Botan Doro: Sensual Tale of the Peony Lantern by Senju Shunga
Ever since the start of Shunga Gallery we’re following the creative evolvement of the modern shunga artist Senju Shunga (1968) closely. This clearly shows how the artist’s aesthetics are increasingly taking shape. His latest ghost painting Botan Doro: Tale of the Peony Lantern is a nice example of this.
In this work he brings together many of his European and especially Japanese influences, including Ukiyo-e, Nihonga, Shin Hanga, Impressionism, Post Impressionism, Art Nouveau and Pre-raphaelite artists and their work. The size is at the same time comparable to that of the Art Nouveau posters from early 20th century Europe, but also to the kakemono-e prints from the ukiyo-e art. The theme and symbolism come from ancient Japanese mythology but the rendering is closer to that of the realistic style of the Shin Hanga movement and the rhythmic, varied, placement of the figure and the bloody moon-like halo effect, remind of the lithographs of the Art Nouveau illustrator Alphonse Mucha (1860-1939 – Fig.1).
The picture tells the Japanese ghost story (kaidan) of Botan Doro (牡丹燈籠, The Peony Lantern) that is both romantic and horrific. It is one of the most famous kaidan in Japan. The plot includes the theme ‘sex with the dead’ and the aftermath of loving a ghost. The samurai Shinshaburo fell in love with the courtesan Otsuyu. Otsuyu and her maid-servant both die and visit Shinshaburo as ghosts. From a story by Sanyutei Encho (1891), who was an oral storyteller famous for his kaidan narratives.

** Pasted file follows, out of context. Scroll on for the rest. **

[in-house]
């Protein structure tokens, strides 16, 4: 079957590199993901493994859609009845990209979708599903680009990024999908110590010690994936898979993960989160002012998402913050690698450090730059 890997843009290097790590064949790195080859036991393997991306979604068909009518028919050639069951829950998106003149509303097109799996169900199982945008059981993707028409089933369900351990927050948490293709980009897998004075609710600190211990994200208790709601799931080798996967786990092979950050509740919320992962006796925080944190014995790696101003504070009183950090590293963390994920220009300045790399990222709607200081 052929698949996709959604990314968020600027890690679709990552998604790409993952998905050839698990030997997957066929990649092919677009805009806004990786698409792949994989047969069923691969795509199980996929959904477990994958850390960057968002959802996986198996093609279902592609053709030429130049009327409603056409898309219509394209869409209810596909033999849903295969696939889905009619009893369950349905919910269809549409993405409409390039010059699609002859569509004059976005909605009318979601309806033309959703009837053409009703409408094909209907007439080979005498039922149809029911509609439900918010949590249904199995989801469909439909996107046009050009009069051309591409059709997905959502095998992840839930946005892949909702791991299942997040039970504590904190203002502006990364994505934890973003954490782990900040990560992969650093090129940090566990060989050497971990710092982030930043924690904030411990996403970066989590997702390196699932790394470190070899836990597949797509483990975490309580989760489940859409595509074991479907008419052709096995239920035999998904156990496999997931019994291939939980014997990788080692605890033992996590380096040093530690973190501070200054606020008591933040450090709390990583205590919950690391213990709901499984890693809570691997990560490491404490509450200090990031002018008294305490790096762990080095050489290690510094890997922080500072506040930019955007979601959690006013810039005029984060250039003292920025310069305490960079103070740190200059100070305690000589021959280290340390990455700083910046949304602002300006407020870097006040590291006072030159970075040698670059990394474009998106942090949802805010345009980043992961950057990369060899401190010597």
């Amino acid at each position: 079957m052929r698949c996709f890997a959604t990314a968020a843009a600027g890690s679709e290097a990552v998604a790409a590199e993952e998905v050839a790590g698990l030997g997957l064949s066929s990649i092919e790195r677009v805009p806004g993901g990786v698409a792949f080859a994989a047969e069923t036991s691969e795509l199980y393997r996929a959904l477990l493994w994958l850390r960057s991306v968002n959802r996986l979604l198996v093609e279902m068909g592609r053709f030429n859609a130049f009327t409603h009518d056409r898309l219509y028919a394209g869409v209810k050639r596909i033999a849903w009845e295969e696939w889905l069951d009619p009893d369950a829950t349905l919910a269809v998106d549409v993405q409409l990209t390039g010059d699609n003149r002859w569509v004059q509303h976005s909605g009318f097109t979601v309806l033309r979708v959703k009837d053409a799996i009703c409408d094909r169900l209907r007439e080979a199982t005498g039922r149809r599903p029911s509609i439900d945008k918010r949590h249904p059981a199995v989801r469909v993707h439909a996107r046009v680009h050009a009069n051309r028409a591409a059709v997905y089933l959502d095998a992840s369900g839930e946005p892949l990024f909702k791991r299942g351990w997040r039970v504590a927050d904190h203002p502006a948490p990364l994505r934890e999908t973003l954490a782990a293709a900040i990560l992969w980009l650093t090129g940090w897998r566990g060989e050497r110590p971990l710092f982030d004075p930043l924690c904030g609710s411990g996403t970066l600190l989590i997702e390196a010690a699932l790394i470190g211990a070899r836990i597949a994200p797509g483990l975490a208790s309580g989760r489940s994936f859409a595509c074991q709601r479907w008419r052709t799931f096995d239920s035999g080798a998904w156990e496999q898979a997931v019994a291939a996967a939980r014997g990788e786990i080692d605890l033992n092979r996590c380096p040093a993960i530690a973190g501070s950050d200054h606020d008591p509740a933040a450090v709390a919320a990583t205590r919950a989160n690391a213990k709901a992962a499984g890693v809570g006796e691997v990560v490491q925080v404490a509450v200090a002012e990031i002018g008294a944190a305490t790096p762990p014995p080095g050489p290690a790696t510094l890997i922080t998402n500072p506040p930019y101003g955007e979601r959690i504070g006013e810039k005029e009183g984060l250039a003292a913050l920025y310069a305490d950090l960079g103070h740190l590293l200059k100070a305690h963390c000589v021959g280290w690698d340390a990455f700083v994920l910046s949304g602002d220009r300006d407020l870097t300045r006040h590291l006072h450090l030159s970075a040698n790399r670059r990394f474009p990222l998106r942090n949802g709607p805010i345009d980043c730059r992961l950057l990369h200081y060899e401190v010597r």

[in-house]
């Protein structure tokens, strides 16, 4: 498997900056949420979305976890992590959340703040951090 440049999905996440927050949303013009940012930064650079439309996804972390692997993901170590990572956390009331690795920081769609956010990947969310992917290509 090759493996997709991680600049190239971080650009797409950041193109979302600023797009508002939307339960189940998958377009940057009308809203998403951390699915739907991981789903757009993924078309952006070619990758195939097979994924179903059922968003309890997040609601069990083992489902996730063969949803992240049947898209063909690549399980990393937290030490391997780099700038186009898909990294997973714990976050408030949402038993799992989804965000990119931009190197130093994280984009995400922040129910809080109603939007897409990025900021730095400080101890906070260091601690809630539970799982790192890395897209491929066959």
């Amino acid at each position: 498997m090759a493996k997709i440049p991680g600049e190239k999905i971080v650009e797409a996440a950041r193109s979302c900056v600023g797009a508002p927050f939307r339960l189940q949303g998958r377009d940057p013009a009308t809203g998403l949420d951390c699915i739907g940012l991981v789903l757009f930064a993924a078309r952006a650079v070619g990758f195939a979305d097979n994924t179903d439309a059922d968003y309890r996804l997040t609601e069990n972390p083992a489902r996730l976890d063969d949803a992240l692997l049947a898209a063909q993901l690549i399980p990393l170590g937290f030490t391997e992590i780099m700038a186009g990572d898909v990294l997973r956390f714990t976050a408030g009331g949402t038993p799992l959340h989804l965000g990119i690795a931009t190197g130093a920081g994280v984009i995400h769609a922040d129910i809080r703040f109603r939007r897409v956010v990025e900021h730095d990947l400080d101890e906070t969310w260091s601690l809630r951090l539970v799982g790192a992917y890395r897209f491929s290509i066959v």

Botan Doro was a laborious project for the artist as it took him a long time to figure what was missing. The eerie floating flame (hitodama) that accompanies the ghost was the missing link that completed the painting and that did not reach the artist until late. The peony lantern was also a challenge. Senju on Instagram, ‘The peony lantern for my almost complete new work “Botan Dōrō” took many days to finish. Not because it’s big or especially difficult to paint once you solved it. Rather it is the usual case of skill set not matching my ever expanding inner vision. Imagining how persons, objects and the environment they inhabit should look is far from, being able to paint that pretty picture.’
The Meiji artist Tsukioka Yoshitoshi also produced a design on the Botan Dōrō theme (Fig.7) for his New Forms of Thirty-Six Ghosts (Shingata sanjûrokkaisen) series (1889-1892). This was the artist’s final series (immediately recognizable by the deliberately uneven, worm-eaten border), the last three of which appeared shortly after his death on 9 June 1889. In contrast to his earlier work here he prefers to show moments before or after the act of violence. The implicit tension is thus more subtly conveyed.
This is plate 27 from the series depicting the ghosts Otusyu and maid who are on their way to visit Otsuyu’s lover, Shinshaburo.
Click HERE for more ghost paintings by Senju….!!
Senju’s new piece is now available at Two Cranes Gallery….!!
Source: ‘Beauty & Violence: Japanese Prints by Yoshitoshi 1839-1892‘ by Eric van den Ing and Robert Schaap
What do you think about this new “ghost” piece? Leave your reaction in the comment box below….!!